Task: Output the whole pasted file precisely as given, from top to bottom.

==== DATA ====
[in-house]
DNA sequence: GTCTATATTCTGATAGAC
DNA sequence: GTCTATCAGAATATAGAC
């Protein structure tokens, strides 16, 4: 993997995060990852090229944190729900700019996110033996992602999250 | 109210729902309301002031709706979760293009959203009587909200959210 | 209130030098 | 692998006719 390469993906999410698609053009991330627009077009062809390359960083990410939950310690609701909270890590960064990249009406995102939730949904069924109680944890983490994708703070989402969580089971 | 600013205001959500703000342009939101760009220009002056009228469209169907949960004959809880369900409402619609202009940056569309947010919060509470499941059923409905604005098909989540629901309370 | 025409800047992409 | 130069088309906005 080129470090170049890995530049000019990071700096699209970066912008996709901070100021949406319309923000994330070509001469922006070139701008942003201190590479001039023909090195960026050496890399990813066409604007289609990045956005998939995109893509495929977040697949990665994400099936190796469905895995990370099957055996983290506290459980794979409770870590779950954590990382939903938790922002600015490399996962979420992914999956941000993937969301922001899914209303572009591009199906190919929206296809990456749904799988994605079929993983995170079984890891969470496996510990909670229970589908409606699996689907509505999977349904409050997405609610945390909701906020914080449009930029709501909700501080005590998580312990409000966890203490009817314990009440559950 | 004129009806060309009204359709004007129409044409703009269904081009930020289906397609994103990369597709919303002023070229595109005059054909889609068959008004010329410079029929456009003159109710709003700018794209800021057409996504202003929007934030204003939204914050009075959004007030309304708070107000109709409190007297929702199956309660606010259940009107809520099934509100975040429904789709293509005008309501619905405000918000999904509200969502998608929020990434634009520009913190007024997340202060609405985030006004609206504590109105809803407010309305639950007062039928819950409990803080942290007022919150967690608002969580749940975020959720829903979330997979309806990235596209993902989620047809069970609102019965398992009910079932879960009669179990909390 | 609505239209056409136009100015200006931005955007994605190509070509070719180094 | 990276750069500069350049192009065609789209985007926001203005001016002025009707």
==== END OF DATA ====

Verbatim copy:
[in-house]
DNA sequence: GTCTATATTCTGATAGAC
DNA sequence: GTCTATCAGAATATAGAC
């Protein structure tokens, strides 16, 4: 993997995060990852090229944190729900700019996110033996992602999250 | 109210729902309301002031709706979760293009959203009587909200959210 | 209130030098 | 692998006719 390469993906999410698609053009991330627009077009062809390359960083990410939950310690609701909270890590960064990249009406995102939730949904069924109680944890983490994708703070989402969580089971 | 600013205001959500703000342009939101760009220009002056009228469209169907949960004959809880369900409402619609202009940056569309947010919060509470499941059923409905604005098909989540629901309370 | 025409800047992409 | 130069088309906005 080129470090170049890995530049000019990071700096699209970066912008996709901070100021949406319309923000994330070509001469922006070139701008942003201190590479001039023909090195960026050496890399990813066409604007289609990045956005998939995109893509495929977040697949990665994400099936190796469905895995990370099957055996983290506290459980794979409770870590779950954590990382939903938790922002600015490399996962979420992914999956941000993937969301922001899914209303572009591009199906190919929206296809990456749904799988994605079929993983995170079984890891969470496996510990909670229970589908409606699996689907509505999977349904409050997405609610945390909701906020914080449009930029709501909700501080005590998580312990409000966890203490009817314990009440559950 | 004129009806060309009204359709004007129409044409703009269904081009930020289906397609994103990369597709919303002023070229595109005059054909889609068959008004010329410079029929456009003159109710709003700018794209800021057409996504202003929007934030204003939204914050009075959004007030309304708070107000109709409190007297929702199956309660606010259940009107809520099934509100975040429904789709293509005008309501619905405000918000999904509200969502998608929020990434634009520009913190007024997340202060609405985030006004609206504590109105809803407010309305639950007062039928819950409990803080942290007022919150967690608002969580749940975020959720829903979330997979309806990235596209993902989620047809069970609102019965398992009910079932879960009669179990909390 | 609505239209056409136009100015200006931005955007994605190509070509070719180094 | 990276750069500069350049192009065609789209985007926001203005001016002025009707």